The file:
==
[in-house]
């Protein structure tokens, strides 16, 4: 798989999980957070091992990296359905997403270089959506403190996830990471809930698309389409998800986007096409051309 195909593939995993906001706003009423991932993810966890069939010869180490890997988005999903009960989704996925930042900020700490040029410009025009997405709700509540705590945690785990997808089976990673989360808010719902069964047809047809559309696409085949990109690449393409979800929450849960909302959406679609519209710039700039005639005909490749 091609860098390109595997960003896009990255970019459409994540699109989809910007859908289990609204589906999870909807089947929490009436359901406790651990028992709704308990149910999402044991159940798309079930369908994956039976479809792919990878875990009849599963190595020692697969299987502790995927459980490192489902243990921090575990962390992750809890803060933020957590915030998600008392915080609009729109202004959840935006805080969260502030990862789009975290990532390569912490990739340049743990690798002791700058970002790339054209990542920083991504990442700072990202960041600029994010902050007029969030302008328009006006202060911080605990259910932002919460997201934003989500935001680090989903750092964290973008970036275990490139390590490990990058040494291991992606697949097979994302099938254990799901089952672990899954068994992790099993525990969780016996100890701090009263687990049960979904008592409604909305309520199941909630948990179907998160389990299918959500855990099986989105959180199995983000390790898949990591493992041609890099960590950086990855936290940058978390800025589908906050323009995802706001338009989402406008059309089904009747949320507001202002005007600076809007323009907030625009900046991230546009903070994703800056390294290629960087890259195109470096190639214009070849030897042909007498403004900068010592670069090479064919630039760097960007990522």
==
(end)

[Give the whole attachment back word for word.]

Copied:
[in-house]
């Protein structure tokens, strides 16, 4: 798989999980957070091992990296359905997403270089959506403190996830990471809930698309389409998800986007096409051309 195909593939995993906001706003009423991932993810966890069939010869180490890997988005999903009960989704996925930042900020700490040029410009025009997405709700509540705590945690785990997808089976990673989360808010719902069964047809047809559309696409085949990109690449393409979800929450849960909302959406679609519209710039700039005639005909490749 091609860098390109595997960003896009990255970019459409994540699109989809910007859908289990609204589906999870909807089947929490009436359901406790651990028992709704308990149910999402044991159940798309079930369908994956039976479809792919990878875990009849599963190595020692697969299987502790995927459980490192489902243990921090575990962390992750809890803060933020957590915030998600008392915080609009729109202004959840935006805080969260502030990862789009975290990532390569912490990739340049743990690798002791700058970002790339054209990542920083991504990442700072990202960041600029994010902050007029969030302008328009006006202060911080605990259910932002919460997201934003989500935001680090989903750092964290973008970036275990490139390590490990990058040494291991992606697949097979994302099938254990799901089952672990899954068994992790099993525990969780016996100890701090009263687990049960979904008592409604909305309520199941909630948990179907998160389990299918959500855990099986989105959180199995983000390790898949990591493992041609890099960590950086990855936290940058978390800025589908906050323009995802706001338009989402406008059309089904009747949320507001202002005007600076809007323009907030625009900046991230546009903070994703800056390294290629960087890259195109470096190639214009070849030897042909007498403004900068010592670069090479064919630039760097960007990522």